africa, community, drinking water, outreach, photos, visions of water, visions of life, water availability

Kakamega Youth Talk About Water Problems in Kenya

Youth are our future and our future depends on water. In the last Visions of Water, Visions of Life interview, students at the Kakamega School for the Deaf talked about water and life in Kenya. They were asked:

What do you believe is the solution to improve the water situation in your village?

They are hearing-impaired, so they drafted their answers on a chalkboard. Below is a glimpse into the daily life of these students. Some rainwater harvesting tanks were recently donated to their school, but after this source is depleted – during they dry season – they rely solely on river water. We thank them much for providing this information to the world.

Sheila Agufa

Sheila

Agesa Silus

Silas

Daniel Milavi

Daniel

Joseph Milongo

Joseph

Are you a student that would like to get involved in water issues? Do you want to contact these students in Kenya? Please visit the ECAG Website. Or – to meet other youth interested in water issues – check out the YouthNoise DROP Campaign Website.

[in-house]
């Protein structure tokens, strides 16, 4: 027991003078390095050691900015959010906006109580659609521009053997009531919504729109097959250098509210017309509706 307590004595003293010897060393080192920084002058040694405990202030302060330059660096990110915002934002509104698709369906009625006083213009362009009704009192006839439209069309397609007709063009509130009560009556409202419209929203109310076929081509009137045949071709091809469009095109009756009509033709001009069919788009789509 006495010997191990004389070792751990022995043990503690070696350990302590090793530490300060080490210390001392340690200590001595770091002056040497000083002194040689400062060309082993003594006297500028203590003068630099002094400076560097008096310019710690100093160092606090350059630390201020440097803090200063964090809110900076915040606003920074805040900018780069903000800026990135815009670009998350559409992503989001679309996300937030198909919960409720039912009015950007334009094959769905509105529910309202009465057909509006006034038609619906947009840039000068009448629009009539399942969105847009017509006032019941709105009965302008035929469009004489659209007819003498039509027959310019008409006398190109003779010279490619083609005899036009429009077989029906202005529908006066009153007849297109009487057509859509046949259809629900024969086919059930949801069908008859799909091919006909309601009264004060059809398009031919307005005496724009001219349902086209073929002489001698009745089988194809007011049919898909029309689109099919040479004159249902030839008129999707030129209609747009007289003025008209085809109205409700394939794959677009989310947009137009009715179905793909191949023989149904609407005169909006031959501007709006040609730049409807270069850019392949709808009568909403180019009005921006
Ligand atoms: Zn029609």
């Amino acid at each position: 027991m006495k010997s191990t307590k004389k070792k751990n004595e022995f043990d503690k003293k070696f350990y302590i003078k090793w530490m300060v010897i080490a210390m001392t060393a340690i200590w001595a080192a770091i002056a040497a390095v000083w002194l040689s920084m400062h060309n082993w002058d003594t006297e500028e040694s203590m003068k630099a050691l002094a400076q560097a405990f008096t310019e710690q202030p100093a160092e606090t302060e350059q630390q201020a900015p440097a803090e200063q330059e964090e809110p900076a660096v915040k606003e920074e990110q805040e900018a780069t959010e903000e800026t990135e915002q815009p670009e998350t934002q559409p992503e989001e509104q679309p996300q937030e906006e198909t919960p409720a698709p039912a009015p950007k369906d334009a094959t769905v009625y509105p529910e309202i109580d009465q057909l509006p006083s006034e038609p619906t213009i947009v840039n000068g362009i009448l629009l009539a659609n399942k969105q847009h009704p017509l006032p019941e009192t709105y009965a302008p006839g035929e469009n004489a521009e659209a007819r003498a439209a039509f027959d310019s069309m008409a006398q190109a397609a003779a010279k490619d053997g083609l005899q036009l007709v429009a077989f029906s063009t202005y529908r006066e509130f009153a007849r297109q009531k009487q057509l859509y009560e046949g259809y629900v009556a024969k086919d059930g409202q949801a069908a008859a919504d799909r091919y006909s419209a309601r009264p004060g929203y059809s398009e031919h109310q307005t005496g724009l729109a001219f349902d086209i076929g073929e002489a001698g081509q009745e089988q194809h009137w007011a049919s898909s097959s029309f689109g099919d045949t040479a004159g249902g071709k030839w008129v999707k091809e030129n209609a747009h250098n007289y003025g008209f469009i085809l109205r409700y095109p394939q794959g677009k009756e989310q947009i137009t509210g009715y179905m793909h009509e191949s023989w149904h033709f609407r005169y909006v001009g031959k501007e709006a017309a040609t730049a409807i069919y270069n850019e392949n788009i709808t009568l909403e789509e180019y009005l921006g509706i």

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2 thoughts on “Kakamega Youth Talk About Water Problems in Kenya”

  1. The water problem in Africa is loss of water to aquatic weeds such as water hyacinth and typha. These weeds are dessication machines, drastically increasing evaporative losses in any body of water. These weeds are siltation machines, clogging lakes and streams until they are too shallow to survive. The weeds are a main driving force in desertification worldwide. Their reduction and control would help with flooding, cholera, malaria, yellow fever and Quelea, too. But the resilience of these weeds makes their control a never ending task, one that needs a profit to sustain it. Fortunately, they are all biomass. Typha is a particularly good fuel plant. If you have the money and equipment to inspect it for contaminants, it is also an excellent food plant. Such equipment is expensive, but not compared to food imports.

  2. I went out to Africa last summer to search out places to do water projects. My first stop was the Kakamega school for the deaf. When I got there I realized these kids needed alot more than just water. There living conditions are horrible. I have worked alot in Africa mostly with orphans. These kids are treated worse because they are deaf. It is a very big problem, and they need all the help they can get.

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